today, the airlines did the right thing and flew this man to see his daughter-- as the man had expressed to me this trip was a "bucket list" item of his.

and still, the statement on their facebook page, which blame the man suffering from parkinsons, and and his inability to navigate security with some oversize luggage he possessed (after being told he couldn't get on the plane with his luggage) seem to tell the more authentic way that alaska airlines is reacting to this circumstance. in a phone conversation with me, one of their representatives indicated to me that mr. cook (the redmond airport staff manager) had communicated to him that "it was all a big misunderstanding." that by saying "everyone is to be treated exactly the same," what they really meant by that was that "everyone should be treated with the same measurement of respect."

(The Redmond manager) is spinning this quote. this man and his girlfriend, no matter their back story, no matter their challenges, deserved to be treated with respect, deserved to be assisted in an intuitive sort of way that would allow him to board his plane-- and barring that, one of the counter employees should have listened to my urgings-- that they be treated with extra care, because it was clear they needed extra help. instead, collectively, they spoke of their "everyone has to be treated exactly alike" mantra, and ignored these people's basic needs.

it was sad. tragic even.

the hundreds and thousands of folks who have responded to the story, however, show that the best of humanity is alive and well. that light exists. that accountability is possible.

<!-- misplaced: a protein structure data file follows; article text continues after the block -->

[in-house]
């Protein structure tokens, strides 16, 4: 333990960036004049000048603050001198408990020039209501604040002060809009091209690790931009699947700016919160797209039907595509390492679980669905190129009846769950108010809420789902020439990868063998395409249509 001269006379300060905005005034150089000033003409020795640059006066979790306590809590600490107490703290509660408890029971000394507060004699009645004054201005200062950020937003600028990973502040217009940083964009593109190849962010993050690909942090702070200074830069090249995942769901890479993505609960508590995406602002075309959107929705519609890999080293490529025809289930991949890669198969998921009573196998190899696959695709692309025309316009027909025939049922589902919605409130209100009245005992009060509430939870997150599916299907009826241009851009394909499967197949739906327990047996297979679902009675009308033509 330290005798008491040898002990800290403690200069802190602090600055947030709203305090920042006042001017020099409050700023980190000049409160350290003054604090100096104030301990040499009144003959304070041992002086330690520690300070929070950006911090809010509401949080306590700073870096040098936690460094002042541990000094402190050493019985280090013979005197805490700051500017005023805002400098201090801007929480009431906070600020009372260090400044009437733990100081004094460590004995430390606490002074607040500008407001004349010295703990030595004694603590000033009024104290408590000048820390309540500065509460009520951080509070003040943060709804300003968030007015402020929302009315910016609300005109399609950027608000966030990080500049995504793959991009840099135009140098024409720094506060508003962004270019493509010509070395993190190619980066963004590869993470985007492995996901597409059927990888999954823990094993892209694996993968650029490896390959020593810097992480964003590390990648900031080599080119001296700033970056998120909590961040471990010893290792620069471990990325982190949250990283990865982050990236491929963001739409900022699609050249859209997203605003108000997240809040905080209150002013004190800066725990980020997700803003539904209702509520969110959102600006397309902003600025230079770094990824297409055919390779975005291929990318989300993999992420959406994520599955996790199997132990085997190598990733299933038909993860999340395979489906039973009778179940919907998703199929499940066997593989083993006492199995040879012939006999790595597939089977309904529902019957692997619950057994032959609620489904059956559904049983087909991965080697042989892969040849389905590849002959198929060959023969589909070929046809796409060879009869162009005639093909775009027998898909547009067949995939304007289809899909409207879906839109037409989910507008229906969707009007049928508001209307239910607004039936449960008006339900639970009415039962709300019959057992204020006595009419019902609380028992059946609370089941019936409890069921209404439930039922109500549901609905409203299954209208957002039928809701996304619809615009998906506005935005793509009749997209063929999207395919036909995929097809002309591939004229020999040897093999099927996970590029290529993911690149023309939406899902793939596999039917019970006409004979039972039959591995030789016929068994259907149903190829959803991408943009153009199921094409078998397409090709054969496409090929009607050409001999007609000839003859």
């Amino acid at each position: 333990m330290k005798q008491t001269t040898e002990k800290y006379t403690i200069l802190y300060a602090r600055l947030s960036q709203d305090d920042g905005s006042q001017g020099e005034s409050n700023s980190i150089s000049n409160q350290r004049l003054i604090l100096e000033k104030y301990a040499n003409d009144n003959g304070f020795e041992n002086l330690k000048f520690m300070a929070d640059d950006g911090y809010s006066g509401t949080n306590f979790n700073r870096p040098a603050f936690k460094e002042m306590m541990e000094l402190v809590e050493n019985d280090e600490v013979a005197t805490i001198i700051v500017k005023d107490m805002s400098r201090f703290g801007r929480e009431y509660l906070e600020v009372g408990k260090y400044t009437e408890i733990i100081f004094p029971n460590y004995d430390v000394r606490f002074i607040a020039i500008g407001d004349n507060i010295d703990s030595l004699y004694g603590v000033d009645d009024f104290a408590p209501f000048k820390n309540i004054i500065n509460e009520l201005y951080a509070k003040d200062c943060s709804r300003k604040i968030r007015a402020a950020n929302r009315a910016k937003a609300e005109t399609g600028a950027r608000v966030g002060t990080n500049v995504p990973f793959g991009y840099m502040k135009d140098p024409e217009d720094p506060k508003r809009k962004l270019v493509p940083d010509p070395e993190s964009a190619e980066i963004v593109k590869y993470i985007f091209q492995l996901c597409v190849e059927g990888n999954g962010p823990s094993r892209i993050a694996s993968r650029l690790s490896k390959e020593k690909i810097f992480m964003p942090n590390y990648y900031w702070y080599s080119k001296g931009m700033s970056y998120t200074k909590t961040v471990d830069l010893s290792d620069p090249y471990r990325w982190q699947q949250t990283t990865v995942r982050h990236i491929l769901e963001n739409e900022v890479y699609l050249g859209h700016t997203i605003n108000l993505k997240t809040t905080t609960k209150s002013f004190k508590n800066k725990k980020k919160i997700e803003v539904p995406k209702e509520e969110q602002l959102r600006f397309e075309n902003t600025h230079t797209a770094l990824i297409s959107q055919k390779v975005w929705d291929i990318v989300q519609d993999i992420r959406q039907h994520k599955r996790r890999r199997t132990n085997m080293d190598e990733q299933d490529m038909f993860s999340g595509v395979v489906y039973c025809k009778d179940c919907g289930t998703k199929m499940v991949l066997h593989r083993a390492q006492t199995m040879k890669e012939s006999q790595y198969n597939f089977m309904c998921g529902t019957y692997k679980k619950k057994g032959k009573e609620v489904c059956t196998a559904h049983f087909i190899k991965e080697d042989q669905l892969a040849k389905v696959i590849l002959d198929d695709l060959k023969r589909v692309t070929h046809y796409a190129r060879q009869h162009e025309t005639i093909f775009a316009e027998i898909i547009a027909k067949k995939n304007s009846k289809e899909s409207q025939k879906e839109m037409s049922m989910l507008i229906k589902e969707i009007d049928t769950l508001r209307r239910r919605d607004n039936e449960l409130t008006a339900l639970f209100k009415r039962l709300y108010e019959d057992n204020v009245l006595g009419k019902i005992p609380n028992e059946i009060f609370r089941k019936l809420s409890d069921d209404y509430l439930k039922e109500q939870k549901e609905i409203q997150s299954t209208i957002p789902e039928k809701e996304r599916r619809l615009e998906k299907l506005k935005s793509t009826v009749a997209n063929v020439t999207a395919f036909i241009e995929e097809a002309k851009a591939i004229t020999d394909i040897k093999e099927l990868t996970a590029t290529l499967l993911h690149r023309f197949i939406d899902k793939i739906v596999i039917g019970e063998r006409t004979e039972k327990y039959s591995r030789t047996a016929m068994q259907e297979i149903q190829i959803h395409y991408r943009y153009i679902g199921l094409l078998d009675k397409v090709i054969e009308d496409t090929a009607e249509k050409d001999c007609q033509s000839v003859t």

it is my greatest hope that this man will enjoy his time with his daughter, and that management with alaska airlines/horizon air will review their policies and provide additional sensitivity training to it's staff in redmond.

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And Saturday night's update by the airline:

Update on Our Redmond Passenger
by Alaska Airlines on Saturday, August 4, 2012 at 8:49pm ·

We would like to share one last update about our customer who was traveling to see his daughter. We appreciate the community's concern about this passenger's welfare. Please know that we fly a variety of travelers with different needs and provide a variety of services for them every day. Our employees stand ready to assist any customer needing assistance. While we're not allowed to ask if a passenger has a disability, which would violate their civil rights, we can ask if they have special needs we can help with.

In this case, our customer arrived late and didn't request our assistance or let us know of any disabilities. He was also exhibiting signs of inebriation and smelled of alcohol, something we were reluctant to share from an internal report issued immediately after this customer left the airport. We are doing so now to provide some additional background on what drove our perspective on the situation.

Our customer is now at his alternate destination where he said he would be meeting his daughter. And we are conducting a thorough review and follow-up. We're in the preliminary stage of our review and will respond directly to the customer within 10 days.

We appreciate everyone’s patience while we conclude our review. Thank you for your understanding.

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Late Saturday night, Clark posted a statement by his wife, Tiffany, on Alaska Airline's page: